By Igor Kossov
Phenom Penh, May 23, 2016
Dams and water diversion projects along the Mekong River threaten to overwhelm an ecosystem that supports 60 million people and thousands of species, according to a consensus of scientists, NGOs and governments. But amidst this pending crisis, the main mechanism set up to protect the river is becoming all but irrelevant.
The Mekong now needs more protection than ever, experts say, but the Mekong River Commission (MRC) – an international body that manages Mekong development and water resource use – has been steadily losing power for years, say current and former employees who spoke on condition of anonymity.
“Mekong member countries consider the [MRC] ‘consultation process’ as a complete failure and will imminently take benefit of this weakness to promote and carry out their own controversial projects,” said a former employee, who remains in contact with many current MRC members and other river experts.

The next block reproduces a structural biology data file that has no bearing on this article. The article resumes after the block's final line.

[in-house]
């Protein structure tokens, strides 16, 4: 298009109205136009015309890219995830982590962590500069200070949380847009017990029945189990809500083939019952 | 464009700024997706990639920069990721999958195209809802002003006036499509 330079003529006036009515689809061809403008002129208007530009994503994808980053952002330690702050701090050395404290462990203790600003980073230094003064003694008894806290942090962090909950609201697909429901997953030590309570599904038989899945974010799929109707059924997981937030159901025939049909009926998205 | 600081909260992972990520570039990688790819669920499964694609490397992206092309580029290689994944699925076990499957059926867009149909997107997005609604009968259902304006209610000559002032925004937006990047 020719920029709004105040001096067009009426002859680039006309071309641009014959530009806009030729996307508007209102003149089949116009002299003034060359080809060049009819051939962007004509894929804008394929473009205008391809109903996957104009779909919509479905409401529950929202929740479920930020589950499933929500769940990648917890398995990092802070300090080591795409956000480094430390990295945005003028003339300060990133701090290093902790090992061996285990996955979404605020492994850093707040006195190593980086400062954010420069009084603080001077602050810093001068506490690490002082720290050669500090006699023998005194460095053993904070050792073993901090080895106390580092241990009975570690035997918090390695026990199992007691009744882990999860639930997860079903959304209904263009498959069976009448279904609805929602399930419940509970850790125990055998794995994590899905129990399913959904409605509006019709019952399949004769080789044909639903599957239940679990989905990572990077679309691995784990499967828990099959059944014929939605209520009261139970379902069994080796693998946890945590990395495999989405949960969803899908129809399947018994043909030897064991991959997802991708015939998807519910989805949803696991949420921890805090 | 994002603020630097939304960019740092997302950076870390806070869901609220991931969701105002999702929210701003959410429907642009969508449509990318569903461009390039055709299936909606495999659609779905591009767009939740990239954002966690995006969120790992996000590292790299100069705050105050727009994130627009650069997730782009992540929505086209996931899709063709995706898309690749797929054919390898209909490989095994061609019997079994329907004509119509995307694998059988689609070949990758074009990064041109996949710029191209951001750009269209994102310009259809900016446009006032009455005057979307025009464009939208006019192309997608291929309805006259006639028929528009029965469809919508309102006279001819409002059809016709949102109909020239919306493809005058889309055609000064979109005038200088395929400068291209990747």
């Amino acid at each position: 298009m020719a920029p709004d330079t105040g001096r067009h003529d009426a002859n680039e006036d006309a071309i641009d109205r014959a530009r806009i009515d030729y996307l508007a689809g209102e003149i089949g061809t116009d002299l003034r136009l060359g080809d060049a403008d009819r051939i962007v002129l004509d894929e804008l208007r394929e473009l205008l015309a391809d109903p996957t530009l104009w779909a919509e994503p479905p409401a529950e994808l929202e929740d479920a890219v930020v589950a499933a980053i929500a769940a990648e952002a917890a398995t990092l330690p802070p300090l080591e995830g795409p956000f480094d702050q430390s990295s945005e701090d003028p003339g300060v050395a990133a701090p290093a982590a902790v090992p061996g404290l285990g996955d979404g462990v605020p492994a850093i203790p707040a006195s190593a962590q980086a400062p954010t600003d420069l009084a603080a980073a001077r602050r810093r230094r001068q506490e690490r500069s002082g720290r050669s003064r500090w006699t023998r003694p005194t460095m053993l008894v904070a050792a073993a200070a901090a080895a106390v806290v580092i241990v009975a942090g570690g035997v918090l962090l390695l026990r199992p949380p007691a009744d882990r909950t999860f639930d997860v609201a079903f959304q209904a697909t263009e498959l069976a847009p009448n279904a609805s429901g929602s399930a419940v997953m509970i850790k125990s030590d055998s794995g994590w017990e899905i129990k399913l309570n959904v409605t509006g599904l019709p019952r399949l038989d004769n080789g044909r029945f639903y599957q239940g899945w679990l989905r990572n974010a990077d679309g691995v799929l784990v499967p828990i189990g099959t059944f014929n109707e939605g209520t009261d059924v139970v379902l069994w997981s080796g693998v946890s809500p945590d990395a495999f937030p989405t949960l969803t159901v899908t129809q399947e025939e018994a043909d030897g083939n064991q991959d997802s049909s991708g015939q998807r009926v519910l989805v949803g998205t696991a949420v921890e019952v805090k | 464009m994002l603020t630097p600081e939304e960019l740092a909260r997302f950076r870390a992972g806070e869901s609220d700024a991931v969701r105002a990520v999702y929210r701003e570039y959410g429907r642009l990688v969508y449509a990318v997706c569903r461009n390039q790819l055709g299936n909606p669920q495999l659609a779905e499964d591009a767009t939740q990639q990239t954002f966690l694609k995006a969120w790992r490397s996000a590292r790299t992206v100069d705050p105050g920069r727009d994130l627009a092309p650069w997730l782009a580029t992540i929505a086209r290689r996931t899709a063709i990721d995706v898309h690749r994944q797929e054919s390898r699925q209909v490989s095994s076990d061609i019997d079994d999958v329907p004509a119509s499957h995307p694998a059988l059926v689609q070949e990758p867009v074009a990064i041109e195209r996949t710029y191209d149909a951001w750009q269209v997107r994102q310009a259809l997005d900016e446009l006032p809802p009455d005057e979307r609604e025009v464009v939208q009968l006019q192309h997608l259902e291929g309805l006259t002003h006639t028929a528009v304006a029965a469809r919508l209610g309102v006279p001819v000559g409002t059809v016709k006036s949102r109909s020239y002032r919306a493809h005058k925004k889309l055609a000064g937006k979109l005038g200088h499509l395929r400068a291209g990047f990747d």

With frustrated donors turning away from the MRC, the commission is losing more than half its funds and employees. Development partner funding totalled $115 million for the 2011-2015 period, while the 2016-2020 period will see only $53 million, Truong Hong Tien, the officer in charge of the MRC secretariat, said in January. The commission is also reducing its staff from 180 to 90 people.
“It’s too big. We want to become faster, more effective,” Tien said in an interview. But MRC employees and other experts believe the size reduction will only serve to make the commission weaker and encourage its members to act unilaterally in building projects.